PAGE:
IMO the older generation,and I count myself in that sector,have to accept and embrace the changes cycling has seen and will continue to see,yes there'll be Stravaites,no mudguards,number oriented riders,along with the grizzled old pharts,those queer folks who ride those lying down bikes,and those riding bikes with one or more too many wheels,and those with more than one person on board(pedalling or not :? ),or heaven forbid recumbent tricycle tandems,but unfortunately it's all cycling :shock: .

Seriously though what causes me dismay in regard to certain sectors of the cycling public by other sectors is such terms as, "Ah,but they're not proper cyclists" :? .Or as I read in the last issue of the Rough Stuff Fellowship,usually an all embracing club if ever there was one,was an article pointing a gnarly old finger at the 'MAMIL' with disdain,going in great detail of how it had all become how much their bike's worth and what labels were displayed :?
Whether in jest or not,and I'm still not sure which,it does cycling no good but proves,to me at least,why cycle campaigning as a whole is so in effective at bringing change for the better on our roads,as we(cyclists) cant even decide what 'proper' cycling is! :?
Cycling's in danger of becoming(if it's not already) like religious denominations(within any given religion),claiming to be the only true way,due to whatever set of rules and rites set out in it's particular cannon.
Cannons,if not treated with respect,can do a lot of damage to the people firing them if not loaded right with the resultant explosion leave the target unharmed.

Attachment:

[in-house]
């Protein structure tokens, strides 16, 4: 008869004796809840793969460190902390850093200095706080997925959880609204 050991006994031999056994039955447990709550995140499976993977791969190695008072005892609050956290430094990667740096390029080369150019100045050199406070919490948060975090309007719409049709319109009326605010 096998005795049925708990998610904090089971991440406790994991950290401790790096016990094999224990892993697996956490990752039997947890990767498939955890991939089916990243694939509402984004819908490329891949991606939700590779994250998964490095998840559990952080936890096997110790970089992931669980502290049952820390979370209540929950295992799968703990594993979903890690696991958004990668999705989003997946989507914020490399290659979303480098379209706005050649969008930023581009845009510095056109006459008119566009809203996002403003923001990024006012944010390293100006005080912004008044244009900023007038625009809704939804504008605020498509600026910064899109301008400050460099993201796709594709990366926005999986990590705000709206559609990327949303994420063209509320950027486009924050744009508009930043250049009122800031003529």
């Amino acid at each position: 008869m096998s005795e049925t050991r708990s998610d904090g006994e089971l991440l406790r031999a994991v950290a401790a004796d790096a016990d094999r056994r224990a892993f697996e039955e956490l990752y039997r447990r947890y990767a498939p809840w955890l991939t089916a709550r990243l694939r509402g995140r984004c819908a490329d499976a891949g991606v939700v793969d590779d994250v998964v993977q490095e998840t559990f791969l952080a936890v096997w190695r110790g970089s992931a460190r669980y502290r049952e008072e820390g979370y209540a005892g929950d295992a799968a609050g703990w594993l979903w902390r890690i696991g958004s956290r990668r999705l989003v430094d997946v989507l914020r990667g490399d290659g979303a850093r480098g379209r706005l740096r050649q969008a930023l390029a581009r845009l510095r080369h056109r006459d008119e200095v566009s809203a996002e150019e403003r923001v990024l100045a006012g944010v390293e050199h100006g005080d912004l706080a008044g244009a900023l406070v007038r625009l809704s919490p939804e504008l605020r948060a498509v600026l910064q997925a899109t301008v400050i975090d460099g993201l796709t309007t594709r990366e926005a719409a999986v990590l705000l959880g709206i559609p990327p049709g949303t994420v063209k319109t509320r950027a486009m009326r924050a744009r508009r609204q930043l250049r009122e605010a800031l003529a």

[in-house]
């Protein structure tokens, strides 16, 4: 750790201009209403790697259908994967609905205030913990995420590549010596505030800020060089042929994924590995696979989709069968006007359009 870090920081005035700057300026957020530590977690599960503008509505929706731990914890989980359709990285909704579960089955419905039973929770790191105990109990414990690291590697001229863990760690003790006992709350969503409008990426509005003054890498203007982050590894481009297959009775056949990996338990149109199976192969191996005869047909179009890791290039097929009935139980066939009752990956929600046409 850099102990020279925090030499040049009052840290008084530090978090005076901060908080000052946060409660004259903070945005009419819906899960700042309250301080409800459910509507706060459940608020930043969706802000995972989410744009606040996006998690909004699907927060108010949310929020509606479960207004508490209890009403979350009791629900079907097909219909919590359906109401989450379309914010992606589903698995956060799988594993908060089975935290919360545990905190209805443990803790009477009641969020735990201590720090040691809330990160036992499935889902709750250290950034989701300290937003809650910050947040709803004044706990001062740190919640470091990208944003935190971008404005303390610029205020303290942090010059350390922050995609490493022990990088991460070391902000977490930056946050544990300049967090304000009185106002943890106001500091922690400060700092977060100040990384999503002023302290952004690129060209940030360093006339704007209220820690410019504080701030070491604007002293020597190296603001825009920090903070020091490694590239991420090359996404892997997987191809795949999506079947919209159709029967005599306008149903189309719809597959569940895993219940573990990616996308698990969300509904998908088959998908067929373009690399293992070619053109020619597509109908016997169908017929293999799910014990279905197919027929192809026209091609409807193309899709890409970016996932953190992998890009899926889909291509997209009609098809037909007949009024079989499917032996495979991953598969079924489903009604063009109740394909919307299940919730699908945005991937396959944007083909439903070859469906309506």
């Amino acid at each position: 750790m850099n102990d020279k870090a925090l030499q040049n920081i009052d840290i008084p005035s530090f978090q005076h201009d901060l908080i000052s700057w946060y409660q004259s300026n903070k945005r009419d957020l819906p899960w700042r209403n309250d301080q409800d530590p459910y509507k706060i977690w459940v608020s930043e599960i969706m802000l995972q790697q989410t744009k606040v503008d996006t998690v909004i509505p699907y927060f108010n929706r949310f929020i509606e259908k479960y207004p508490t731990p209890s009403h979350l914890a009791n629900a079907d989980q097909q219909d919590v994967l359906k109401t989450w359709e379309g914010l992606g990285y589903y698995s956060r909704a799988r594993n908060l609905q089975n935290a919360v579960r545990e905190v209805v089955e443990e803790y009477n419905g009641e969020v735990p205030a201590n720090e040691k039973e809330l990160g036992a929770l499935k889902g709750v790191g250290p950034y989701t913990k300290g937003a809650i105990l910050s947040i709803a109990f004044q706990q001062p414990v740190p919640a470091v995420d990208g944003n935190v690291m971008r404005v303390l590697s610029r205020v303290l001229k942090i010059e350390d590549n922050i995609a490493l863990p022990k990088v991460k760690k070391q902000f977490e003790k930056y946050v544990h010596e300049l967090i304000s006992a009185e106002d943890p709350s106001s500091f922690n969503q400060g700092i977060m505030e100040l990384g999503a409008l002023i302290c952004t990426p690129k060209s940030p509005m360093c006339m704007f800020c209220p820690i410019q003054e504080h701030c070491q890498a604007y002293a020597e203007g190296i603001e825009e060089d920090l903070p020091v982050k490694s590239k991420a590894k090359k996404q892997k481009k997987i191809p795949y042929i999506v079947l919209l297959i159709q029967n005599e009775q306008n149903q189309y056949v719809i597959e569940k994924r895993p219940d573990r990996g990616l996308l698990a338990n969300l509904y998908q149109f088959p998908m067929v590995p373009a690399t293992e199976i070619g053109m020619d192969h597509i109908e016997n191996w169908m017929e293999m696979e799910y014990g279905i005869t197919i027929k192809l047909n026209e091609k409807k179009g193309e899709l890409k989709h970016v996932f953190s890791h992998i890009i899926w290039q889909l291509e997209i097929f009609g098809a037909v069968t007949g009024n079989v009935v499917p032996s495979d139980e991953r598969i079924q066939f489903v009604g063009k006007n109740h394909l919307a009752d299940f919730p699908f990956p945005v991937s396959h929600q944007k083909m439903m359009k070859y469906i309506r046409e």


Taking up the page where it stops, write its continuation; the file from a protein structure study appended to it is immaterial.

My 2d's worth FWIW :)
Last edited by reohn2 on 17 Apr 2016, 2:02pm, edited 2 times in total.
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reohn2
Posts: 40130
Joined: 26 Jun 2009, 8:21pm

Re: How the spirit of cycling has changed

Postby reohn2 » 17 Apr 2016, 1:14pm

Samuel D wrote:
reohn2 wrote:
Samuel D wrote:Chiefly, not on a bike!


Why's that then? :?

I’m only joking – hey, some of my best friends wear sunglasses! – but the idea that it’s necessary to have £100 ‘eyewear’ to go for a ride is one way the “spirit of cycling” has changed. But what if a bee hit my eye going downhill?!

There was a distinct lack of ‘eyewear’ even among pro racers in the past:

https://www.youtube.com/watch?v=7hnLjiTzejo
(Eddy Merckx documentary, Tête de la Course)


Some folks find it necessary to go to Lidl in a Range Rover behemoth complete with vanity plates,such is life,unfortunately :wink:
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reohn2
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Joined: 26 Jun 2009, 8:21pm

Re: How the spirit of cycling has changed